What kind of plaster in 50 year old house?


...for the skim coat? Would it be lime putty plaster, or gypsum plaster (such as plaster of Paris)?
If lime putty, can I use the bag of slaked lime that's been in my garage for a year or two (but not more than 2), or will it be too carbonated by now? I *really* doubt that I can find quicklime.
My inclination is to use a setting-type joint compound, like Durabond 45.
Thanks, Bob
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Clean it very well, rinse and dry. The Durabond will work fine.
If you think you may need to sand, a sandable mud will work well also but will not be as hard of a finish.
Using something 2 years old is begging for problems.
Colbyt
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Colbyt wrote:

This is new construction in an old house. I'm remodeling the bathroom. Half ceramic tile and half plaster, so I drywalled the whole thing with Wonderboard and taped the joints with thinset mortar. Now I want a finish for the plastered parts that (if possible) will match the rest of the house.
I'll bet they used plaster of Paris when the house was built, because they used gypsum lath rather than wood lath.
I also have a bag of lightweight sandable setting compound. I'll experiment with some of that on some scrap Wonderboard.
[why are they playing "God Save the Queen" at Arlington while President Ford's casket goes by?]
Best regards, Bob
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clipped

You must not be older than .. 40? .. or you would have sung "America" in school every morning. "My country t'is of thee, sweet land of liberty...." One of many plagearized tunes. Francis Scott Key got the tune for the "Star Spangled Banner" from a popular English drinking song. Makes sense :o)
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I have been there and done that exact thing. I used the Durabond for the initial skim coat because of its durability. That was all the tiled portion of the wall got. For the painted portions the final skim coats were applied using a sandable setting type compound cause I just ain't that good. :)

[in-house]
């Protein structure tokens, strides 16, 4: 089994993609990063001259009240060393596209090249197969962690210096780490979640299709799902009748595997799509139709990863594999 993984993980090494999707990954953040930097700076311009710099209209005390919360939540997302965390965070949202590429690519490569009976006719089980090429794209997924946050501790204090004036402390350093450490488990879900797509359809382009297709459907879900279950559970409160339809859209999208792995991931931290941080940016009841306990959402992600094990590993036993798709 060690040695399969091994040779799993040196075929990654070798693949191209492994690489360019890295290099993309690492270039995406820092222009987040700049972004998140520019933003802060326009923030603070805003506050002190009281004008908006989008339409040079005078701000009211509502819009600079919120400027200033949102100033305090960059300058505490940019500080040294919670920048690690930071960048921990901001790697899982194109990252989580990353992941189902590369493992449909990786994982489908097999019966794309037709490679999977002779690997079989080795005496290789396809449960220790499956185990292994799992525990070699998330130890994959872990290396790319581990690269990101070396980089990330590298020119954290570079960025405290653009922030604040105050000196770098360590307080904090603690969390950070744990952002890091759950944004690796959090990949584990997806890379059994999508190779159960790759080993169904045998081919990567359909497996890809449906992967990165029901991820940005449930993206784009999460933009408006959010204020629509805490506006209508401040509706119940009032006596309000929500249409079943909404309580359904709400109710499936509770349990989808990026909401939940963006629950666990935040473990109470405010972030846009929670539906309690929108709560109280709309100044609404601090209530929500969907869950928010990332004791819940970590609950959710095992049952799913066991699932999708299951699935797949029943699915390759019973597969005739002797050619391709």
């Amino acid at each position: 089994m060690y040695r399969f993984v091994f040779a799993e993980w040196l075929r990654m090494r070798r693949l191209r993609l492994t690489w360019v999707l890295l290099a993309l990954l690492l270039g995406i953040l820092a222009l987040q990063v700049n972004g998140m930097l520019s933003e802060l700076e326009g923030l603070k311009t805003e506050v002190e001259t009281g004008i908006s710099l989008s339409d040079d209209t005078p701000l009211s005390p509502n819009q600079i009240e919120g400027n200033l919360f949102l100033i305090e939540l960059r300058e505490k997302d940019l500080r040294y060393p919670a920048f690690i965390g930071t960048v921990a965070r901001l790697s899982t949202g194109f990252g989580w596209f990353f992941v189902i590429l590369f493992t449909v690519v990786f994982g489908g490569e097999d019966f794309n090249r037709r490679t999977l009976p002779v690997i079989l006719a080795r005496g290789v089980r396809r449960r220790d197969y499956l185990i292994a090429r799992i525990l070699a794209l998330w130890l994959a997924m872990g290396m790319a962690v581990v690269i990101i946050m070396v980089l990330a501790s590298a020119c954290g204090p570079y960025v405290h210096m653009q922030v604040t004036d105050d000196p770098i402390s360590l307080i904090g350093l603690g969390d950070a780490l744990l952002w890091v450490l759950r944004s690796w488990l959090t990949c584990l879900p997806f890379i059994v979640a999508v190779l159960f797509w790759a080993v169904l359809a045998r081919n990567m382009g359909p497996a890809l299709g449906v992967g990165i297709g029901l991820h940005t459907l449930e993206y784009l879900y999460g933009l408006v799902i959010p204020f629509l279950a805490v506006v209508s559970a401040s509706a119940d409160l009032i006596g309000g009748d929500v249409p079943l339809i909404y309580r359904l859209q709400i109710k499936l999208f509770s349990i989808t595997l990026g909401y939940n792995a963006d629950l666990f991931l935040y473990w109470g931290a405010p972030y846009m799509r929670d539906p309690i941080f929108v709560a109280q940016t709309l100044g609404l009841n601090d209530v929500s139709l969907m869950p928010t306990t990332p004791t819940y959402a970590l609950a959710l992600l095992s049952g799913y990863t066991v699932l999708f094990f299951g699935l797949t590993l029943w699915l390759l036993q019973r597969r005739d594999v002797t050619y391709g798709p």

It has been 10 years and a lot of hot showers. Still going strong.
Happy New Year.
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zxcvbob wrote:

Plaster of Paris is very soft and unsuitable for any walls.
I've used patching plaster and plaster wall patch (from DAP)as final coats, both with good results, but buying plaster any more is getting harder and harder. Since drywall is so much easier, the skills to do real plaster are disappearing, so fewer and fewer places stock it. I still prefer to mix my own, rather than buying the premixed drywall gunk, because you can mix just how much you need, and have some control over the stiffness; the premixed sets once the bucket is opened, so if you use just one gallon of a five gallon bucket, you will have wasted four gallons.
Unless you have controlled the humidity, I would hesitate to count on the bag that has been sitting around for years.
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zxcvbob wrote:

Here's some stuff that's tempting me, and I have a 50yr old house:
http://www.masterofplaster.com /
Sure would like somebody to try it and report back.
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